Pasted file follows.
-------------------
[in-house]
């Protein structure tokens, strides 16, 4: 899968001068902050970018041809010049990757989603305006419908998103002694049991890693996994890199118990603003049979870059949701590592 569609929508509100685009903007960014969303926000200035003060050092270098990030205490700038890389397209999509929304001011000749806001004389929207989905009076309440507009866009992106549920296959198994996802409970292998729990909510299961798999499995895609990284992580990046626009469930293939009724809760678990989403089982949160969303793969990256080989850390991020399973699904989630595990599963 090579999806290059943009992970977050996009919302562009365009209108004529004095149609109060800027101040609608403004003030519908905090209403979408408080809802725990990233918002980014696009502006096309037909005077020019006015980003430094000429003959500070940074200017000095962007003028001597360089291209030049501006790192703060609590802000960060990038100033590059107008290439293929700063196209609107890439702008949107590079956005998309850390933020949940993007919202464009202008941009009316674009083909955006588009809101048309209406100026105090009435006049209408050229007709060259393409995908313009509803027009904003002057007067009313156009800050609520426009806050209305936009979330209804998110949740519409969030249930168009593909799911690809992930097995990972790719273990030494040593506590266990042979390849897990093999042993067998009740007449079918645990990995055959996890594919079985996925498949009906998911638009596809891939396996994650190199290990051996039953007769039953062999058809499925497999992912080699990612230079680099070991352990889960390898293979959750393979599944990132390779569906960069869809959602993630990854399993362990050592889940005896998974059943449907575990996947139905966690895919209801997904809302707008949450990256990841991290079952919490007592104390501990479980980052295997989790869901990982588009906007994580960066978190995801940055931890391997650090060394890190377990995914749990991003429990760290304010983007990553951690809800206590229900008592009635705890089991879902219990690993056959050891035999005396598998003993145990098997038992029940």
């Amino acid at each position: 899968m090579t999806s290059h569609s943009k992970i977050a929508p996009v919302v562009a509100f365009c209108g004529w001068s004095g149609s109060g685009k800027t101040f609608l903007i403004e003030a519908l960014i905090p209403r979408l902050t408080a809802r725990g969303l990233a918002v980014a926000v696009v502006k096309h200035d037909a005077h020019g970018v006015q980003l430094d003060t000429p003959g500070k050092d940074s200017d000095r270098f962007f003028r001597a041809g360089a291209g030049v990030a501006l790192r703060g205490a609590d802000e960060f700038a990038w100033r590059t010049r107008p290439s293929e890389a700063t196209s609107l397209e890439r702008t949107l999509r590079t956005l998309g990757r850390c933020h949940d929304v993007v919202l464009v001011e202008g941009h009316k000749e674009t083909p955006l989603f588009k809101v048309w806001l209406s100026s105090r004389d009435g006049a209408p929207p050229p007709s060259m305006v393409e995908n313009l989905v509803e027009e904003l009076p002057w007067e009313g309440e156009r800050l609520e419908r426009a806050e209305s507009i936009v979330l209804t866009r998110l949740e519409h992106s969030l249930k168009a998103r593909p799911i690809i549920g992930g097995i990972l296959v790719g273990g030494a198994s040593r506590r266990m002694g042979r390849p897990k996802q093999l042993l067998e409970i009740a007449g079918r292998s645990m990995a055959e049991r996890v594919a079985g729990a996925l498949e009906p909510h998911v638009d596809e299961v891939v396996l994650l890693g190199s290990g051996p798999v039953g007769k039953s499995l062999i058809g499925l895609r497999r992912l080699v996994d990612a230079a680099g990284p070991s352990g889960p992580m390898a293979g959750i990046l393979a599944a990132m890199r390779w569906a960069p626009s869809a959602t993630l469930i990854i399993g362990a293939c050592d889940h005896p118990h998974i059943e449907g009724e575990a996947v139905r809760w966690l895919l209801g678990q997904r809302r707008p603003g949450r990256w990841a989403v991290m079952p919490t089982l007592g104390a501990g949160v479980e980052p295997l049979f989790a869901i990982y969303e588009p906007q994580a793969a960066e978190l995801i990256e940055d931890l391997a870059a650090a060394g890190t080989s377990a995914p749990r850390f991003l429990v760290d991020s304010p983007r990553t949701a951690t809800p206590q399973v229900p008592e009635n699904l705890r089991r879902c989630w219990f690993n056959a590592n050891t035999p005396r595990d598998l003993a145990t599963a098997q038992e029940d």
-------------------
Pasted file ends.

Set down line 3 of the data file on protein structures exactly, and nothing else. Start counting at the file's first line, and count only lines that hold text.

């Amino acid at each position: 899968m090579t999806s290059h569609s943009k992970i977050a929508p996009v919302v562009a509100f365009c209108g004529w001068s004095g149609s109060g685009k800027t101040f609608l903007i403004e003030a519908l960014i905090p209403r979408l902050t408080a809802r725990g969303l990233a918002v980014a926000v696009v502006k096309h200035d037909a005077h020019g970018v006015q980003l430094d003060t000429p003959g500070k050092d940074s200017d000095r270098f962007f003028r001597a041809g360089a291209g030049v990030a501006l790192r703060g205490a609590d802000e960060f700038a990038w100033r590059t010049r107008p290439s293929e890389a700063t196209s609107l397209e890439r702008t949107l999509r590079t956005l998309g990757r850390c933020h949940d929304v993007v919202l464009v001011e202008g941009h009316k000749e674009t083909p955006l989603f588009k809101v048309w806001l209406s100026s105090r004389d009435g006049a209408p929207p050229p007709s060259m305006v393409e995908n313009l989905v509803e027009e904003l009076p002057w007067e009313g309440e156009r800050l609520e419908r426009a806050e209305s507009i936009v979330l209804t866009r998110l949740e519409h992106s969030l249930k168009a998103r593909p799911i690809i549920g992930g097995i990972l296959v790719g273990g030494a198994s040593r506590r266990m002694g042979r390849p897990k996802q093999l042993l067998e409970i009740a007449g079918r292998s645990m990995a055959e049991r996890v594919a079985g729990a996925l498949e009906p909510h998911v638009d596809e299961v891939v396996l994650l890693g190199s290990g051996p798999v039953g007769k039953s499995l062999i058809g499925l895609r497999r992912l080699v996994d990612a230079a680099g990284p070991s352990g889960p992580m390898a293979g959750i990046l393979a599944a990132m890199r390779w569906a960069p626009s869809a959602t993630l469930i990854i399993g362990a293939c050592d889940h005896p118990h998974i059943e449907g009724e575990a996947v139905r809760w966690l895919l209801g678990q997904r809302r707008p603003g949450r990256w990841a989403v991290m079952p919490t089982l007592g104390a501990g949160v479980e980052p295997l049979f989790a869901i990982y969303e588009p906007q994580a793969a960066e978190l995801i990256e940055d931890l391997a870059a650090a060394g890190t080989s377990a995914p749990r850390f991003l429990v760290d991020s304010p983007r990553t949701a951690t809800p206590q399973v229900p008592e009635n699904l705890r089991r879902c989630w219990f690993n056959a590592n050891t035999p005396r595990d598998l003993a145990t599963a098997q038992e029940d």